Meyerhoff film “When will it finally be like it never was” in the cinema

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Vone likes to say that childhood is a paradise. Unfortunately, paradises have a trait of rarely delivering on their promise. It is no coincidence that one often reads about them in narratives of expulsion. And doesn’t paradise rhyme with paradox?

The childhood memories of the actor Joachim Meyerhoff were published in 2013 under the title “When will it finally be like it never was”. Paradox is no word for it, you also hear utopia and nostalgia and irony, the remedy for the melancholy. Meyerhoff grew up in the paradise of central western Germany, in a prosperous country with modernization conflicts. And of course, paradise isn’t that easy when you inevitably have adult parents and then, as in the case of little Joachim, two older brothers. Even the word nestling cannot gloss over the fact that this position in the family has many snags.

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A lot of work went into the “period detail”

Well, Josse, as Joachim is called, shouldn’t really complain. Because in daily sight live people who have it even harder than him. “Brain” is what one of the brothers prefers to call them, but there are also a whole lot of other inadmissible words in circulation about the patients of a psychiatric clinic, who are more or less family members at the Meyerhoffs. The father is a doctor in this clinic, the apartment is on campus, there are a few crazy people sitting in the living room from time to time, to use only the most everyday of the discriminatory terms that children like to burn their mouths with. “Calling her that was perfectly normal for us. Even the parents used one of these expressions every now and then when we were alone.”

“Among us” is the actual theme of Meyerhoff’s bestseller, because the narrator, looking back at his childlike self, is no longer among us, but rather a result of the complicated equations that represent families. Joachim remembers Josse, he slips under the covers in the teenager’s room again, he sits again at the family table when they cook it up on Sundays, and he tries again to understand what must have been going on in his mother’s mind when she spoke Italian very well telephoned intimately with a man who also seemed to have something to do with ideas of paradise.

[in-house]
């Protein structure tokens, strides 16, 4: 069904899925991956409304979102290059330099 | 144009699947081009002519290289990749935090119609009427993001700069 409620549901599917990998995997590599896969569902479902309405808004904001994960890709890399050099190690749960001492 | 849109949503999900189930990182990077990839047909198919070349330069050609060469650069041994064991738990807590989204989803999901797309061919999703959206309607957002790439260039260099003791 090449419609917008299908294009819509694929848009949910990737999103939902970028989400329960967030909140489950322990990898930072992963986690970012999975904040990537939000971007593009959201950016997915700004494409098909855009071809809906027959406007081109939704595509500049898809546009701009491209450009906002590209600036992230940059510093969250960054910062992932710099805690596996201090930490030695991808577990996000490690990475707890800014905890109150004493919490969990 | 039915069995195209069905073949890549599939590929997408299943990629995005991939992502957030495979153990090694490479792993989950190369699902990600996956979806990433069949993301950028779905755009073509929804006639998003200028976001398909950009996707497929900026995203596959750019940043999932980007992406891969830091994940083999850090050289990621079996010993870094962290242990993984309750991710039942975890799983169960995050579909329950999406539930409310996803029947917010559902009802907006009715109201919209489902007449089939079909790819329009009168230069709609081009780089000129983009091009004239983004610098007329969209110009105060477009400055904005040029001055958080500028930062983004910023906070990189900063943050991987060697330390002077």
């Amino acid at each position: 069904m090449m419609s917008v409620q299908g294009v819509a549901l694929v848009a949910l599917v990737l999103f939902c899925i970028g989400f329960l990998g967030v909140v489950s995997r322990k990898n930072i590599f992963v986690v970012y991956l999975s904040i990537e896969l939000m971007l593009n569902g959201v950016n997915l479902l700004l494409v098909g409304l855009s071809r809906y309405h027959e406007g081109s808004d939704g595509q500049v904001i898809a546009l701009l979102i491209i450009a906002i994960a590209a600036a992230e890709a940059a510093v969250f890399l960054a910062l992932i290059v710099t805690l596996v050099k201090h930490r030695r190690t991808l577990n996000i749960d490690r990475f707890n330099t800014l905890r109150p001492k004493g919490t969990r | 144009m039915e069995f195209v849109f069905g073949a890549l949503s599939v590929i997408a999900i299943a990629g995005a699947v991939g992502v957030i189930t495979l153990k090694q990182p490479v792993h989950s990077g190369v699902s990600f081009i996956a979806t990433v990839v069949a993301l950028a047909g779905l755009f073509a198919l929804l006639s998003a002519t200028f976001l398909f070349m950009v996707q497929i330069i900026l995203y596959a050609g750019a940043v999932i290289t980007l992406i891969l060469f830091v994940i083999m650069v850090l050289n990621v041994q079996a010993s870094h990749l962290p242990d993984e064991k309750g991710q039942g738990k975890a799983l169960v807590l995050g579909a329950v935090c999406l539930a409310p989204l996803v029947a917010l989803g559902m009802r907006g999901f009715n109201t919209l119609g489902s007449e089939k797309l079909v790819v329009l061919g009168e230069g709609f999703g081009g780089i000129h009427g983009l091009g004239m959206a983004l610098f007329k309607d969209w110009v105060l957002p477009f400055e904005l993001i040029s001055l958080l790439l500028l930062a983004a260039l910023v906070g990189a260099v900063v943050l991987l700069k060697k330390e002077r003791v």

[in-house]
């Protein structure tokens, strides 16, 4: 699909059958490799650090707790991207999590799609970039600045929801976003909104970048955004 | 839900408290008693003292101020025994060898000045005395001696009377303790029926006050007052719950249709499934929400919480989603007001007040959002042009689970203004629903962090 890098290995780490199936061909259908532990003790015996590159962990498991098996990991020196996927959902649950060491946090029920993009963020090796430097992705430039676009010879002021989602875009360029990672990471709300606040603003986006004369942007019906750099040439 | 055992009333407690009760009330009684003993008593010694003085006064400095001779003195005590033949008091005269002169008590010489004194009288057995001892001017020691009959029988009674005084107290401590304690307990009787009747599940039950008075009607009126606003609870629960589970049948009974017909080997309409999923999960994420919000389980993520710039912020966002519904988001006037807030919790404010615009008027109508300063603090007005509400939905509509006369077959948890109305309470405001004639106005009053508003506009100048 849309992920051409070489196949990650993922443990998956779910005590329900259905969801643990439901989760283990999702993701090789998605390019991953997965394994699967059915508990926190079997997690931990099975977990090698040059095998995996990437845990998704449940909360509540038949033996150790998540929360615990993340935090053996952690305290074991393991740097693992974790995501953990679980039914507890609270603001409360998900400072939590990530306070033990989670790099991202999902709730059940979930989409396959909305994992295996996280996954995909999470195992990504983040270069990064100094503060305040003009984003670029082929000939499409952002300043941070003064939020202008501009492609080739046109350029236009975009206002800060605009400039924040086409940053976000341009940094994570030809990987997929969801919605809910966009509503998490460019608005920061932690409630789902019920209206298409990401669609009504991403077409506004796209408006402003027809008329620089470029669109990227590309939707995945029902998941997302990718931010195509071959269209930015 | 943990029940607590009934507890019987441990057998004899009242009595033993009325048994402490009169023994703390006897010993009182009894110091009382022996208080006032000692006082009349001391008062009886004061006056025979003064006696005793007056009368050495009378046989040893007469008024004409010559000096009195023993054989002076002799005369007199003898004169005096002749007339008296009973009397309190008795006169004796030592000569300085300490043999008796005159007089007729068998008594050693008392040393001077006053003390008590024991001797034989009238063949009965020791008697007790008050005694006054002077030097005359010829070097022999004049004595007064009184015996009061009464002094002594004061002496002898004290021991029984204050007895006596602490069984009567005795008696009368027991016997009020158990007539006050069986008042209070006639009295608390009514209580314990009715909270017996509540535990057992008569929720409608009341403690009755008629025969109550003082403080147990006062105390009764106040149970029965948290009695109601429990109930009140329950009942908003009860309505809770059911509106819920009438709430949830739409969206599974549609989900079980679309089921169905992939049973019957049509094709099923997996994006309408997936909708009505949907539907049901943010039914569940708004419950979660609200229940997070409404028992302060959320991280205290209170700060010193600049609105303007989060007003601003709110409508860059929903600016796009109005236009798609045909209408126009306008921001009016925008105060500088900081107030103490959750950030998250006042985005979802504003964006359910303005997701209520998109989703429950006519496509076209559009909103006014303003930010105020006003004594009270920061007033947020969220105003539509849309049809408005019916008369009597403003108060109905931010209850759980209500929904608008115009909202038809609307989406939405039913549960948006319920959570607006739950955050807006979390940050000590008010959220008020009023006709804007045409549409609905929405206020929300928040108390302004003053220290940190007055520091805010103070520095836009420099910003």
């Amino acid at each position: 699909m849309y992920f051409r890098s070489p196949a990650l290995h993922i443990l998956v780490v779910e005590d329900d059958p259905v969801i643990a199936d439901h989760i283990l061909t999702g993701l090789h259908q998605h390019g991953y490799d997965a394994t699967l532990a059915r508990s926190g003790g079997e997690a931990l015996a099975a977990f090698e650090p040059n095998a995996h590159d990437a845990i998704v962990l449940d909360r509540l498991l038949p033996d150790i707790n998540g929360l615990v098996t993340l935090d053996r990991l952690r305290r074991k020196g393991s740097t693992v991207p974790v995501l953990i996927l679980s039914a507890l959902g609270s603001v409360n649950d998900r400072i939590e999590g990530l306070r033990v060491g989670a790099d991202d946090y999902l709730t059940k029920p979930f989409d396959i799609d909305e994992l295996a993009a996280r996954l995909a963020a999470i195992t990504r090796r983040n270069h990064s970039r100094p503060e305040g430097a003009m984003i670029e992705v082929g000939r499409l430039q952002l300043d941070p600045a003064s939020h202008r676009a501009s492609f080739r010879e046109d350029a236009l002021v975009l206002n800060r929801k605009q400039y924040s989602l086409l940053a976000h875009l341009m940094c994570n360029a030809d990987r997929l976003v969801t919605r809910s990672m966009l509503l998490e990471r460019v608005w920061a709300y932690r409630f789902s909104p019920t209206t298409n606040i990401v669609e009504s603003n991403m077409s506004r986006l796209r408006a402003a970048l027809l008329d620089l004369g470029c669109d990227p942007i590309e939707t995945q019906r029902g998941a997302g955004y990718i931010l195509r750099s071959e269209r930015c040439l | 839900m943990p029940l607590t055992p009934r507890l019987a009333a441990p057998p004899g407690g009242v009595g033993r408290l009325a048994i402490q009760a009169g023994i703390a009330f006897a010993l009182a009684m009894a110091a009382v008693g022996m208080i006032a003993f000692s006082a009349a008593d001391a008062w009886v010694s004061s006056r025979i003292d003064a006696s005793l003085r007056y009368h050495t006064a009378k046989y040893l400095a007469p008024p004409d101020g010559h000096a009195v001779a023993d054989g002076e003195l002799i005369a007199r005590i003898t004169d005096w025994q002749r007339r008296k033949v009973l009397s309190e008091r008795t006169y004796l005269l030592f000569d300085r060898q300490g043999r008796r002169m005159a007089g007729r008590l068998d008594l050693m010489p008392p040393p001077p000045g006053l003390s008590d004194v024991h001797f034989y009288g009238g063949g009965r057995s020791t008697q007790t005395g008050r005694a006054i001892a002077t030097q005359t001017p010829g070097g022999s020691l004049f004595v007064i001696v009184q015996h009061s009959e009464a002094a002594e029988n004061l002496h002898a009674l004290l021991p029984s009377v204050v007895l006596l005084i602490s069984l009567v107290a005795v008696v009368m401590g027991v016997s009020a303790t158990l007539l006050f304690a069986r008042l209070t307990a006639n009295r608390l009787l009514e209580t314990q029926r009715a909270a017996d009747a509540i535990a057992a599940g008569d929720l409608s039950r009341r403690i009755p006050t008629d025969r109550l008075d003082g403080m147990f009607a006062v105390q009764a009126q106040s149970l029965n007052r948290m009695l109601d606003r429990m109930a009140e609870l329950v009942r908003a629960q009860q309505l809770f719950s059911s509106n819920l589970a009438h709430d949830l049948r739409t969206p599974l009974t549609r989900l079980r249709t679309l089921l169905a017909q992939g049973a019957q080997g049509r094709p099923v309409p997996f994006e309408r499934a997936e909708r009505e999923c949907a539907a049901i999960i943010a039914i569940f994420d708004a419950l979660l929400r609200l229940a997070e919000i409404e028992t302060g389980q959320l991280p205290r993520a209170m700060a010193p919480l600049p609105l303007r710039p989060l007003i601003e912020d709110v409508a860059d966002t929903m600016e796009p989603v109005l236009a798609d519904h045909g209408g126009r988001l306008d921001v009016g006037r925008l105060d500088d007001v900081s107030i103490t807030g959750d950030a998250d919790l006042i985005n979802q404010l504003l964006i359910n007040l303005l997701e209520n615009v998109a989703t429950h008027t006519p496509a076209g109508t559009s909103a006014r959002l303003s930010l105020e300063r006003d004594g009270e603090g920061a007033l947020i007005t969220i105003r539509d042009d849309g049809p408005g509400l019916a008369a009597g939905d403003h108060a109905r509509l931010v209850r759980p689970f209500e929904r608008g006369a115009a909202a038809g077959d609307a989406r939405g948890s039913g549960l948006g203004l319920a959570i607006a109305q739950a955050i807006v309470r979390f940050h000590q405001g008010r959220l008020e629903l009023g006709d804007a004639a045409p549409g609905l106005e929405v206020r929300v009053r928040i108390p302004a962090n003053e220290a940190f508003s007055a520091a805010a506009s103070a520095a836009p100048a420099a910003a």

The border between paradise and expulsion

A film adaptation of Meyerhoff’s successful book was obvious. With Sonja Heiss, a director who has an interesting niche in German cinema has now taken on the task: one could speak of an author’s comedy. Heiss already presented something like this in 2015 with “Hedi Schneider is stuck”, with Laura Tonke in the leading role of a woman who is confronted with panic attacks. It wasn’t really mainstream in terms of subject, so it wasn’t Karoline Herfurth or Alireza Golafshan, it was more like something like Berlin School in a funny way. In the same breath, the absurdity of the Berlin School label would have crossed the dividing line between normal and crazy.

The film “When will it finally be like it never was” does not have to emancipate itself from the original. It’s more about giving concrete form to the evocation of a world that one finds in Meyerhoff. That’s why Heiss depends a lot on the aspects that are always negotiated in the first half of the Oscars: equipment, costume design, and the soundtrack. A lot of work went into the “period detail”, the English technical term for a genre that has gained in importance in times of many retro references. The recent past is occupied with hundreds of personal madeleines; What Proust used to say was pasta, Meyerhoff is a veritable hodgepodge of references to time and ephemeral fashions. And Heiss can also use successful slapstick scenes that are already very entertaining in the book, for example the clinic visit of a prime minister who markets himself as “The big clear one from the north” and is attacked by a patient named Rudi.

At its core, however, it is about a childhood that falls apart from within, like Josse’s family. Father and mother (both great in their own way: Laura Tonke and Devid Striesow) don’t pretend to the children, they are simply mysterious in a way (also for themselves) that one only learns to understand as the normal state of life over the course of many years. As an adolescent, you try to answer the questions that you cannot ask directly in pop culture. And with that you have the mixture of “When will it finally be like it never was again” quite well together. Somehow everything feels strange, but you feel every second that something very sad is actually going on.

The small act of strength with which Josse keeps pushing the beds of his parents together, who have just grown apart, as they say, this rebellion against the inevitable also marks a border between paradise and expulsion. Not even a muscular man could force together the centrifugal forces that exist between people. And Josse is rather slender, he just has to remember things in order to write them down later. This later becomes then again with Sonja Heiss. The back and forth hits her quite well.

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( With inputs from : pledgetimes.com )

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